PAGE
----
Skip to main content

All it takes is one tattoo to completely change your life. For many of us, our first tattoo comes via recommendations from a friend or the shop around the block. But for Gody, he’s a different story. Gody got his first tattoo from Bran.D, one of the most renowned micro tattooers in the world. And from that day forward, he strived to become one of the masters of micro tattooing, creating incredibly realistic designs and shrinking them to suit one of tattooing’s fastest-growing styles. His body of work is unbelievable, with homages to hip-hop legends, sporting heroes and plenty of popular movie characters to go around. Then throw in the fact that this tattooer only has four years of experience under his belt and his work truly knocks you off of your chair. We caught up with Gody while he was guesting in New York City to learn how he went from a self-taught beginner to the world-renowned artist sitting before us. Along the way, we discovered the main source of his artistic inspiration, uncovered his biggest challenge when creating a micro tattoo and learned his thoughts as to how his tattoos will age over time.

What was your upbringing like in South Korea?

It’s a really convenient and good place to live. They have great health care.

When did you become interested in tattooing?

I started making art when I was 16 and I’ve been tattooing for about three or four years now.

What was your first tattoo experience like?

For me, it was really meaningful. I got my first tattoo while I was learning how to tattoo. It was also a learning experience on how to tattoo and it meant a lot to me.

How does someone become a tattooer in South Korea?

They have a tattoo academy where you can take classes. So it’s pretty easy to learn. But, I taught myself on my own.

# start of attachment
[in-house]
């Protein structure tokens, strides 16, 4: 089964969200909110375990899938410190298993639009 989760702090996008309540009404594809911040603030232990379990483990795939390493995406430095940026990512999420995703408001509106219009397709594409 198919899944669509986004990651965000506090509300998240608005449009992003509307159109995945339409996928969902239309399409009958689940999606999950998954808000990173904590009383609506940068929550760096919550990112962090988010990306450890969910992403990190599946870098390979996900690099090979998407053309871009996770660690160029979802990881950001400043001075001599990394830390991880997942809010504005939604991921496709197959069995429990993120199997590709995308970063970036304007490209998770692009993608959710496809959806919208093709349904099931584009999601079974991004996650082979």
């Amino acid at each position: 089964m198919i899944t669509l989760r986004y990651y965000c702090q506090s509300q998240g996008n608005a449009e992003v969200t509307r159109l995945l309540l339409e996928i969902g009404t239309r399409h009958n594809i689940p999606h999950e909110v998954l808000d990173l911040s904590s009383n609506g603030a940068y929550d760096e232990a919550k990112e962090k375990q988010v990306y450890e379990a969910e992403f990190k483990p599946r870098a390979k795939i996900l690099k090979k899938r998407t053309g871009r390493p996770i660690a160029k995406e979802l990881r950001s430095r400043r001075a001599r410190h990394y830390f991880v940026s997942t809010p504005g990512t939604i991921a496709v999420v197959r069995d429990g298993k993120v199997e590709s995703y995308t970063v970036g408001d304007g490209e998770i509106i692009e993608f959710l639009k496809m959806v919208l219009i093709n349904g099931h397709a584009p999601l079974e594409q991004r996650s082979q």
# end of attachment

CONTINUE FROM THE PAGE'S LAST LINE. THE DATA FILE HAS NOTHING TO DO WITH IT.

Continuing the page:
How did you develop your tattoo style?

Because I taught myself, I kind of experimented with a lot of different things. Realism is what I had the most fun with, so I’ve been studying that.

Who are some tattoo artists that you admire?

There’s this tattooer named Bran.D, he actually did my first tattoo. He’s my main inspiration.

What are some of the most challenging parts about doing micro realism?

Working with a stencil that has so many small complicated details can be difficult. It can become blurred out as you work.

What are your favorite parts of micro realism tattooing?

Whatever it is, it’s fun for me.

What’s your tattoo process?

Normally, I use Photoshop to help me make the design. If it’s a bigger project, I’ll stencil on the design and free-hand some of the piece.

Do you prefer tattooing in color or black-and-grey?

I love them both!

How do you think that your tattoos will age over time? 

I’m still learning, so we’ll have to see how they’ll age. But because I’m doing such small and detailed tattoos, over time some things will fade.